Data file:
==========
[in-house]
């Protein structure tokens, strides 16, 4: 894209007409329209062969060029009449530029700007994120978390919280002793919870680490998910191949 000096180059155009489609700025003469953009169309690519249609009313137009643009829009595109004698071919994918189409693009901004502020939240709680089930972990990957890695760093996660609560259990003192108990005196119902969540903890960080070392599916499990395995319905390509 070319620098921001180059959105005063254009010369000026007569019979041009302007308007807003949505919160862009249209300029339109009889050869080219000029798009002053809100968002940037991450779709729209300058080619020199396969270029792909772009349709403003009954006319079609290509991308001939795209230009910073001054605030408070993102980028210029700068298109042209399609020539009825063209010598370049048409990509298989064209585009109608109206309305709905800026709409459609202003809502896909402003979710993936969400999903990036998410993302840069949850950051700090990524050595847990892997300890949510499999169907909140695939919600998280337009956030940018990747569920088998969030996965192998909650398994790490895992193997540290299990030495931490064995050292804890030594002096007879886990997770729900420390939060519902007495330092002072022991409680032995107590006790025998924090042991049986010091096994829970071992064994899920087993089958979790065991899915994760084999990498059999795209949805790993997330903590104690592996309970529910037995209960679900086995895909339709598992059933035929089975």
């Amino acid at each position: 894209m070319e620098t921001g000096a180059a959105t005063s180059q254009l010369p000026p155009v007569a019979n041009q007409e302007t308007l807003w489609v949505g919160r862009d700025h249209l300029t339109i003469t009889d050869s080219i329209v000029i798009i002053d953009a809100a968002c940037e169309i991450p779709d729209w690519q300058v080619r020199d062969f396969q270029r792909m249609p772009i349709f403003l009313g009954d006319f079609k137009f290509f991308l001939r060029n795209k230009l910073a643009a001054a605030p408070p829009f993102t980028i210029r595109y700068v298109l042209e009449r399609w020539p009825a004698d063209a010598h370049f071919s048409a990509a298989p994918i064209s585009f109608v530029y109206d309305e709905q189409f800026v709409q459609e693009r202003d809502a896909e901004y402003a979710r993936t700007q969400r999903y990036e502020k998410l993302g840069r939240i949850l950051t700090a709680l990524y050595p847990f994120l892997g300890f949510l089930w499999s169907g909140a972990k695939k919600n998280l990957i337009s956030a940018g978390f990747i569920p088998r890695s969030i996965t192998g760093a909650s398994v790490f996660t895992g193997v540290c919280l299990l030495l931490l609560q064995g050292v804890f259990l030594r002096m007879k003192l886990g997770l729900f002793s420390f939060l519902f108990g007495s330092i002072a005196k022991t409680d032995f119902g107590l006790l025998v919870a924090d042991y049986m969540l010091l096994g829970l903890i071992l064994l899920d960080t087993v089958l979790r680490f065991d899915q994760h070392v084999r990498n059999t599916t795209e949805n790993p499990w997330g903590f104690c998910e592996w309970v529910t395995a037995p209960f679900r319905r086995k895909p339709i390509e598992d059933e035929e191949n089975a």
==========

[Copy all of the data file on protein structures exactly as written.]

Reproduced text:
[in-house]
């Protein structure tokens, strides 16, 4: 894209007409329209062969060029009449530029700007994120978390919280002793919870680490998910191949 000096180059155009489609700025003469953009169309690519249609009313137009643009829009595109004698071919994918189409693009901004502020939240709680089930972990990957890695760093996660609560259990003192108990005196119902969540903890960080070392599916499990395995319905390509 070319620098921001180059959105005063254009010369000026007569019979041009302007308007807003949505919160862009249209300029339109009889050869080219000029798009002053809100968002940037991450779709729209300058080619020199396969270029792909772009349709403003009954006319079609290509991308001939795209230009910073001054605030408070993102980028210029700068298109042209399609020539009825063209010598370049048409990509298989064209585009109608109206309305709905800026709409459609202003809502896909402003979710993936969400999903990036998410993302840069949850950051700090990524050595847990892997300890949510499999169907909140695939919600998280337009956030940018990747569920088998969030996965192998909650398994790490895992193997540290299990030495931490064995050292804890030594002096007879886990997770729900420390939060519902007495330092002072022991409680032995107590006790025998924090042991049986010091096994829970071992064994899920087993089958979790065991899915994760084999990498059999795209949805790993997330903590104690592996309970529910037995209960679900086995895909339709598992059933035929089975």
């Amino acid at each position: 894209m070319e620098t921001g000096a180059a959105t005063s180059q254009l010369p000026p155009v007569a019979n041009q007409e302007t308007l807003w489609v949505g919160r862009d700025h249209l300029t339109i003469t009889d050869s080219i329209v000029i798009i002053d953009a809100a968002c940037e169309i991450p779709d729209w690519q300058v080619r020199d062969f396969q270029r792909m249609p772009i349709f403003l009313g009954d006319f079609k137009f290509f991308l001939r060029n795209k230009l910073a643009a001054a605030p408070p829009f993102t980028i210029r595109y700068v298109l042209e009449r399609w020539p009825a004698d063209a010598h370049f071919s048409a990509a298989p994918i064209s585009f109608v530029y109206d309305e709905q189409f800026v709409q459609e693009r202003d809502a896909e901004y402003a979710r993936t700007q969400r999903y990036e502020k998410l993302g840069r939240i949850l950051t700090a709680l990524y050595p847990f994120l892997g300890f949510l089930w499999s169907g909140a972990k695939k919600n998280l990957i337009s956030a940018g978390f990747i569920p088998r890695s969030i996965t192998g760093a909650s398994v790490f996660t895992g193997v540290c919280l299990l030495l931490l609560q064995g050292v804890f259990l030594r002096m007879k003192l886990g997770l729900f002793s420390f939060l519902f108990g007495s330092i002072a005196k022991t409680d032995f119902g107590l006790l025998v919870a924090d042991y049986m969540l010091l096994g829970l903890i071992l064994l899920d960080t087993v089958l979790r680490f065991d899915q994760h070392v084999r990498n059999t599916t795209e949805n790993p499990w997330g903590f104690c998910e592996w309970v529910t395995a037995p209960f679900r319905r086995k895909p339709i390509e598992d059933e035929e191949n089975a």